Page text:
I don't know whose idea it was to pick to Alonius Prime as the primary center for Maquis operations, but at the time, we had thought it inspired, as if its sole reason to be in the cosmos was to serve as the launch point for terrorists like us. Land covers most of Alonius, with only about forty-seven percent water. Tall mountains cover much of the northern landmasses and because of the strong electromagnetic fields generated by the highly polar north and south poles, it was easy to create a dampening field to mask life signs on the planet.
Alonius is also famous for its bitterly cold winters and ferocious storms, all of which contribute to its inhospitable aura.
The shuttlecraft lands on one of the northern continents and as the back hatch opens, we see that we're at a settlement of some kind. The prefabricated buildings are Starfleet-issue, the supplies we see are also Starfleet.
"Welcome to the Maquis settlement," one of the pilots says to us as he releases our handcuffs. I rub my red wrists gratefully. Chakotay swings his arms back and forth in an attempt to loosen his stiff shoulders. I note the pilot's hand on the phaser on his hip; I have no doubt that the setting is on "kill." My tentative plan to grab the pilot around the neck and aim a knee to the groin has been put on hold. There's not much I can do against a phaser and I like being alive, thank you very much.
"The Maquis settlement?" I ask.
The pilot nods, indicating the buildings in front of us.
"All of the surviving Maquis are here," he says. "I've got fresh supplies, so if you'll give us a hand, we can be on our way."
"You're leaving us here?" I ask.
"Those are my orders," he says easily. "Come on, give me a hand."
I notice Chakotay staring at a trio approaching us.
"It's them," he says in a soft voice. "It's Deres, Camden and Kadian."
"Are you going to help or not?" the pilot is growing impatient.
"One minute," I snap. I take a step forward. The other three are approaching at a quickening pace.
"Chakotay?" Deres, a Bajoran, asks. "Is it really you?"
"Tag, it's good to see you," Chakotay says. "Anna, Leo, I didn't think I'd see you again."
"Nor did we," Anna Camden says. "B'Elanna, how are you?"
"I'm good, Anna," I say. "How... how long have you been here?"
"Since the destruction of the Maquis," Leo Kadian puts in. "Those of us who survived, they put us in a Federation prison for a few months and then sent us out here. It's not a bad life. We can't leave, but we're basically free to pursue our own lives."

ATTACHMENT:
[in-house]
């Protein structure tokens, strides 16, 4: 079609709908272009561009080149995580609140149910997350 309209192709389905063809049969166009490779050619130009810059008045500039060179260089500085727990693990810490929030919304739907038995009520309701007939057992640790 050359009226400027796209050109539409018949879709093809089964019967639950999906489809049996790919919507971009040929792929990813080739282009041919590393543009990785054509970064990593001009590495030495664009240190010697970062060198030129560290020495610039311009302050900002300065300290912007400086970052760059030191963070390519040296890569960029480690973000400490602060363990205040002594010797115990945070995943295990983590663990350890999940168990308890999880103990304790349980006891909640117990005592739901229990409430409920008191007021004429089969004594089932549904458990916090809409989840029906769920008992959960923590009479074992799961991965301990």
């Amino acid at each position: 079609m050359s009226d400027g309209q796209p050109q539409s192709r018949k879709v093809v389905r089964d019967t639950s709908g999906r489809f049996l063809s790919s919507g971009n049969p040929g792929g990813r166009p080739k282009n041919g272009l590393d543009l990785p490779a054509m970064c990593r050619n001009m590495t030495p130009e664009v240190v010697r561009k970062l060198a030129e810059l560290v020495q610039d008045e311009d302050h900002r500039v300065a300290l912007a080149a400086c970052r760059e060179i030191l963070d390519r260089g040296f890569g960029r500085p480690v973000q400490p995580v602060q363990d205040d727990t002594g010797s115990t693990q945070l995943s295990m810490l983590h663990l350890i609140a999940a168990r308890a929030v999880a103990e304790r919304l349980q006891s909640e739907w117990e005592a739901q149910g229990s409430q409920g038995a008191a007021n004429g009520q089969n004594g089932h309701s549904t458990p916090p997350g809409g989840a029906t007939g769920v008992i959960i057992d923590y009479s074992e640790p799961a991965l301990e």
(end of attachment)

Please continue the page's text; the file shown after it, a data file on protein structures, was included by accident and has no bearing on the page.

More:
"We'd better help with the supplies," Deres Tag says. He moves past me and begins to help the pilots unload.
"You must be tired," Anna says to me. "It must have been a long journey."
"Very long," I agree.
"I'm amazed to see you, B'Elanna," Anna propels me towards the village in front of us. "We heard you were all lost in the Badlands and hadn't gotten any news since. We gave you up for dead."
"I heard about what happened," I tell her. "About the... you know."
"It's been hard," Anna says, knowing exactly what I was referring to - the wholesale slaughter of our friends and comrades. "My goodness, you're shivering. I forgot how cold you get. Come inside and get warm."
"Shouldn't we help out?" I look back at the shuttlecraft. "Don't they need help carrying the supplies back?"
"No, it will be all right. There are plenty of people to help out," Anna says. "Come inside."
She stops in front of the first little building and opens the door.
Inside, there are two rooms - a common living area with a replicator in the far corner and a fireplace on the long wall. The second room is a bedroom. The furniture is all standard Starfleet modular - utilitarian and not necessarily attractive. Anna heads to the replicator.
"Welcome to my home," she says with a smile. "Beats a cave or crowded living quarters on the Liberty, doesn't it?"
I look around. Anna has done her best to add a personal touch to her small home. There are small wooden sculptures and arrangements of dried flowers. A small rug in warm burgundy lies in front of the fireplace. There are two or three pictures on the small end table. Burgundy pillows add color to the otherwise gray room.